Give Me Back My Five Bucks

What I would do if I won $1 million: 4 years later

On March 5, 2007 I wrote a post entitled, If you won $1 million, what would you do? It was interesting to read it again, four years later. And it’s really nice to know that while my life has changed a lot, my values really haven’t. My goals have always been to eliminate all debt, save money, invest in myself and my passions, and save for the future.

Here are my answers today, side-by-side with my answers from 2007:

2007: Pay off all debts. ($7,000) <– this was my student loan debt
2011: Pay off all debts. ($18,000) <– this is my car loan

2007: Max out emergency fund: 6 months worth of income. ($18,000)
2011: Max out emergency fund: 12 months worth of income. ($50,000)

2007: Buy a new 2 or 3-story detached house in my city. ($400,000) <– I was living in my hometown
2011: Buy a 3 or 4 bedroom town home in the suburbs. ($500,000) <– I want to live just outside of Vancouver

2007: Buy the dream car: Mini Cooper S convertible. ($45,000)
2011: I would not invest in a new car at this time, since I already own one. ($0)

2007: Take distance education courses to obtain my B.A. in Communication Studies. ($20,000)
2011: I would not invest in my education at this time. ($0)

2007: Set $$ aside to go traveling once I’ve obtained permanent employment. ($10,000)
2011: Set $$$$$ aside to go traveling. ($100,000) <– this would fund my traveling for many years to come

2007: Talk to a trusted financial advisor, and invest the remainder. ($500,000)
2011: Talk to a trusted financial advisor, and invest the remainder. ($332,000)

———-
Not much is different, except that I would have to pay more for a smaller home now that I live just outside of Vancouver, and I would definitely put away a huge chunk of money for future traveling. There are so many (expensive) places that we’ve always dreamed of going to – including Antarctica! :)

That’s what I would have done then, and now. What would you do if you won $1 million?

Saving $1 million: is it possible?

There have been two Moneyville articles that really caught my eye recently. There was one called How $100 a month can make you a millionaire by Madhavi Acharya-Tom Yew, as well as Can anyone really save $1 million?, by Allison Grifiths.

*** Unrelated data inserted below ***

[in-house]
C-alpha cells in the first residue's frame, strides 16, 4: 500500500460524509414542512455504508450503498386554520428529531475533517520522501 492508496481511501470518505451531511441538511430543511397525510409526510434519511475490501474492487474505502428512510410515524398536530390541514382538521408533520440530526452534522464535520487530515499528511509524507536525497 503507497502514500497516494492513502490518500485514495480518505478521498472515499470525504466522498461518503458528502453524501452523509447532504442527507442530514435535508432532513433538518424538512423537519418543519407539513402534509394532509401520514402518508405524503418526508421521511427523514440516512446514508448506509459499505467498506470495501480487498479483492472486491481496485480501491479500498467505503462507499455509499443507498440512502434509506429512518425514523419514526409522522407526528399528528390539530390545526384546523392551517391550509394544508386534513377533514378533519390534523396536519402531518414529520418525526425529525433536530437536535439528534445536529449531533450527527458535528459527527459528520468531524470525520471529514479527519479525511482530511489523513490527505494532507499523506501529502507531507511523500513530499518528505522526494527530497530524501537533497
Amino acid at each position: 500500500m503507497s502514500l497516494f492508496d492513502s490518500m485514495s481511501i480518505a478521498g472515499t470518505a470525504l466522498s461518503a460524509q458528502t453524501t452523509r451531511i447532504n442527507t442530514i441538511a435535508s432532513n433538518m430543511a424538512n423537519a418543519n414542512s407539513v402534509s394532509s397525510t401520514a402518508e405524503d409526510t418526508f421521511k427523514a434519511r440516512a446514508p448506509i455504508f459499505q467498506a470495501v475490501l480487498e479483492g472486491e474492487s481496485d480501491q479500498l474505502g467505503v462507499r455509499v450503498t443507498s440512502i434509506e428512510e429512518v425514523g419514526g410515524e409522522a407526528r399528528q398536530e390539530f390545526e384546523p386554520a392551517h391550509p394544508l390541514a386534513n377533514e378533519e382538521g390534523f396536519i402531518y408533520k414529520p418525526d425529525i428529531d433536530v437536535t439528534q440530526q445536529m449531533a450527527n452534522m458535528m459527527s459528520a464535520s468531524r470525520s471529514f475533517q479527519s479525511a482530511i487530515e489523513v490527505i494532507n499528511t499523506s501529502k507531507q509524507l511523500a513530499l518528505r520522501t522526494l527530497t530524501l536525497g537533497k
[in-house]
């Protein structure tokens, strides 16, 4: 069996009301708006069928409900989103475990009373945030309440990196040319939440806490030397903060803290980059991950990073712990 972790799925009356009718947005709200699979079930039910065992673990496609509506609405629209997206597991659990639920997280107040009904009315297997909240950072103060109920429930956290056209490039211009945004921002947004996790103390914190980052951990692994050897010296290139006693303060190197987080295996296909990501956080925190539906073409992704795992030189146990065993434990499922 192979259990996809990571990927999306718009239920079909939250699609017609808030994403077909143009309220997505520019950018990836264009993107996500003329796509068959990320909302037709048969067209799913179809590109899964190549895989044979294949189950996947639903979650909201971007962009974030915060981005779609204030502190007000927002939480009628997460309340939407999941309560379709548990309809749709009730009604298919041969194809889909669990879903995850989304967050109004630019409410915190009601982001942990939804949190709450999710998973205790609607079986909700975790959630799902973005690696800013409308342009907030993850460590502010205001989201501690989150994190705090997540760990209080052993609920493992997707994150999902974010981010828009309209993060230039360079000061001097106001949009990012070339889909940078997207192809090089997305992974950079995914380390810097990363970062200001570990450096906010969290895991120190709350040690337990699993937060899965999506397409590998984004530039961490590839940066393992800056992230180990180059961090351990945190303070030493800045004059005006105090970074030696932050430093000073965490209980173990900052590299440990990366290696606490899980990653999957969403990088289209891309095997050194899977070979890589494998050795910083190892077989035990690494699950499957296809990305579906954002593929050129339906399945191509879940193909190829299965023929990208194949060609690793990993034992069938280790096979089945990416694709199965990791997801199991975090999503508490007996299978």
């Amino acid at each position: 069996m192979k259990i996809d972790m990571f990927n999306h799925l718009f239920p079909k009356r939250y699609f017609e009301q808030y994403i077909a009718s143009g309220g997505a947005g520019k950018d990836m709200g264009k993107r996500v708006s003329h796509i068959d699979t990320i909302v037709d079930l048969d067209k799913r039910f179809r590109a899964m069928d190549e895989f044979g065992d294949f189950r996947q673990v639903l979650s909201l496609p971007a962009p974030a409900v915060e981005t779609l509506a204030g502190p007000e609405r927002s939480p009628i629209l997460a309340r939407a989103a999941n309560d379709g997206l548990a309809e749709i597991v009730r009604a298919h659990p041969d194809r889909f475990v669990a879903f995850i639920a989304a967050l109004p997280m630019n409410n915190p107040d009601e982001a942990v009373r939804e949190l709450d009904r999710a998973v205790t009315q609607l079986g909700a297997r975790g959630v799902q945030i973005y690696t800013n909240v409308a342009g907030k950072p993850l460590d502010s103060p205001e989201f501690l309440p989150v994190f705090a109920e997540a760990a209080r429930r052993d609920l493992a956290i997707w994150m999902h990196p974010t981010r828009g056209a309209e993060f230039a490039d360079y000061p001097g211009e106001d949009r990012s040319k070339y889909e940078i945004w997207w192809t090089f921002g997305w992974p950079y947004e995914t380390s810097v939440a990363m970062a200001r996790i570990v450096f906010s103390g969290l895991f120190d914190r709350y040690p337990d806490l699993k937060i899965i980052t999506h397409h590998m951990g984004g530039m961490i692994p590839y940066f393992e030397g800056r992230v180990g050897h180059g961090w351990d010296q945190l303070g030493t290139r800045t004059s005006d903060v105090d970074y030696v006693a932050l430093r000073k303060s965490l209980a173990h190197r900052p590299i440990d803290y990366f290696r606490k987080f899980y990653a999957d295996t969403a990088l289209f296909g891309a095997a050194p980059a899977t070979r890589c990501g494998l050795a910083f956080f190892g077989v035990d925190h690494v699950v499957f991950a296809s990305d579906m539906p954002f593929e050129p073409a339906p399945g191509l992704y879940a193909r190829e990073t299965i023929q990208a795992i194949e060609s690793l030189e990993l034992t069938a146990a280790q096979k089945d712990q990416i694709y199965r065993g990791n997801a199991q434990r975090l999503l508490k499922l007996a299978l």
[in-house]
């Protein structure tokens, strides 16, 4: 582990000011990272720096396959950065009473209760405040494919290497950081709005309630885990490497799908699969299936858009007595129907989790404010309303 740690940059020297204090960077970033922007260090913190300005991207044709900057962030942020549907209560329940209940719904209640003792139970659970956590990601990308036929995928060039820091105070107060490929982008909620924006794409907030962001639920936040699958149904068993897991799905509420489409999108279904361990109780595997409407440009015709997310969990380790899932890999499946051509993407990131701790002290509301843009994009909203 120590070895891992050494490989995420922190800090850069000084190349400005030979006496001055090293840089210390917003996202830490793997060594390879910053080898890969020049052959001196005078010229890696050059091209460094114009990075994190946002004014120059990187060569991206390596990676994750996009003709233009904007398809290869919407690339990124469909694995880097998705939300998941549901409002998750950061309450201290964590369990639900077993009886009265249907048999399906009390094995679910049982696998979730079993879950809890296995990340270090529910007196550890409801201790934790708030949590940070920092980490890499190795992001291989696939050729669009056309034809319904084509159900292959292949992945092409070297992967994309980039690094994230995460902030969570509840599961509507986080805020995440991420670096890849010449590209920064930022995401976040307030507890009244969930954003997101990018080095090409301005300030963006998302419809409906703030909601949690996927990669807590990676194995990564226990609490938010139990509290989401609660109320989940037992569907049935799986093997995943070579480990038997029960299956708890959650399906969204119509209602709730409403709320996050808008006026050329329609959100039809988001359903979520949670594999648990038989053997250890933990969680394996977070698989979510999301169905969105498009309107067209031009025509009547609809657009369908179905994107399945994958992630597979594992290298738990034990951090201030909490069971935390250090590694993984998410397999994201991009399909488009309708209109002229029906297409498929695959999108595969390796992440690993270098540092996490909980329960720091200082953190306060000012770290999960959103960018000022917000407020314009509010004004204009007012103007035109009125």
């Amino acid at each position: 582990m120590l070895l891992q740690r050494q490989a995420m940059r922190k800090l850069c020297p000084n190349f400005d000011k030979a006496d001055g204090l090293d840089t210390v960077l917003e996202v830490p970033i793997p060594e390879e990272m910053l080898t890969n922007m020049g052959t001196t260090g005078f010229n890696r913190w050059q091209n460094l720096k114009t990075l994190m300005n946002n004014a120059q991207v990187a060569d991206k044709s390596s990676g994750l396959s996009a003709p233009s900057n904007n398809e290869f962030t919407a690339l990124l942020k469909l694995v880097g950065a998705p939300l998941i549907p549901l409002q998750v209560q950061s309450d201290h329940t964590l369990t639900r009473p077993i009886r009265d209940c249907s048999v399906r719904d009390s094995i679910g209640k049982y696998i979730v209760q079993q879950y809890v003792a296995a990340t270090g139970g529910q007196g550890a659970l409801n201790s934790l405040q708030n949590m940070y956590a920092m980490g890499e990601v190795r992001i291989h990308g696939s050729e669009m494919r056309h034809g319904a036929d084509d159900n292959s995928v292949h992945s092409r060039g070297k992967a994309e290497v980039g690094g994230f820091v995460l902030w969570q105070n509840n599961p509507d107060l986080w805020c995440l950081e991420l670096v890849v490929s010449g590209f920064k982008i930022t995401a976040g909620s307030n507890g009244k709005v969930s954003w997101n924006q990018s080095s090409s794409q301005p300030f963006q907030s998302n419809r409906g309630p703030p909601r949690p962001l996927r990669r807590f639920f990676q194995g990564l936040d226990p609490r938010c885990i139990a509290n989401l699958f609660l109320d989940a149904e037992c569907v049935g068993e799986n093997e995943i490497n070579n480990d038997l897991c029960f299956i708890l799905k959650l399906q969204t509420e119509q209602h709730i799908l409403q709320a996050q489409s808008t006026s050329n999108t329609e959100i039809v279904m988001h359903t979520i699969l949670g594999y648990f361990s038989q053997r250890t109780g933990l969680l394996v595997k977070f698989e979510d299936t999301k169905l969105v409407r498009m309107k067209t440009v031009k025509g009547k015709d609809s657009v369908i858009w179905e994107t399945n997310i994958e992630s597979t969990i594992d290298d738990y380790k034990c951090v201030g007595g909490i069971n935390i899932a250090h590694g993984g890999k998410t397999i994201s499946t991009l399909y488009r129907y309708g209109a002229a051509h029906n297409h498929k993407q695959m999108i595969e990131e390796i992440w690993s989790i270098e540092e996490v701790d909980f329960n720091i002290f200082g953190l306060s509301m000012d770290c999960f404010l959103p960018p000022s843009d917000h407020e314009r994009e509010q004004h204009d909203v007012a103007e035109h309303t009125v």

In Madhavi’s article, she begins by telling readers that we can all become millionaires in 40 years just by starting off with saving $100 a month. As you get older, you increase the amount you contribute. Going from $100, $250, $500, $750 and finally with $1,000/month. The numbers are based on a 6.8% average return over the life of the RRSP or TFSA. A lot of comments on those articles were about how a 6.8% average return was too high. But according to an article by MoneySense.ca in response to those two Moneyville articles, a balanced portfolio can reasonably expect a 6-7% return.

While saving $100 or $250/month might be feasible for most of us, $750 or $1,000/month might seem like a ridiculous amount of money for a lot of people. But consider this: by the time you are in your 50’s and 60’s, you might be nearing the end of your mortgage – and your salary will most likely have increased over the years. So when that money frees up, you will be able to apply it to your Retirement Portfolio instead. Or, if you contribute more when you’re younger, you won’t have to contribute as much when you’re older. For example, I make an average salary, and have average expenses. But I am making saving for retirement a priority right now, because I know that once I start a family, I probably won’t be able to save as aggressively as I am right now.

There IS truth to what both Madhavi and Allison are saying. You CAN become a millionaire by the time you retire if you want to be. But for most of us, it takes discipline and hard work, and you really have to want it. And I guess that’s the problem. With so many 20-somethings struggling with student  and credit card debt, trying to start a family, saving for a down payment, planning a wedding, and spending money on other things, saving for retirement just isn’t a priority. In fact, I can see why it’s so hard to save anything these days – especially an amount as daunting as $1 million.

In Allison’s article, she quotes a TD Canada Trust poll, where 75% of those aged 18-34 do not believe they could ever save $1 million, and 1/3 of respondents felt they had a better chance at winning $1 million in the lottery, than saving it themselves. That thought of hopelessness makes me sad, because while it isn’t the dream or goal of some people to save that much for retirement, it is my ultimate financial dream. I want to retire early at age 55 with over $1 million in the bank. And reading the comments on those two articles was hard. Most commenters were full of negativity. But, that just fuels my fire to prove them wrong.

Whatever your savings goal is, we all have one common goal in mind: to save for retirement. And the key is to start as soon as you can. The harder you work now, the easier it will be in the future.

What do you think? Do you believe that you can save $1 million by the time you retire?

The Jackpot is $33 Million

I’m buying a lottery ticket today. The jackpot tomorrow is an estimated $33 million, and I want at least a chance of winning it. I haven’t played the lottery in years and years.

Sure, I’ll probably just be throwing away my $2, but on the teeny tiny chance that I might win, it’s worth it to me. :)

Do you play the lottery on occasion?

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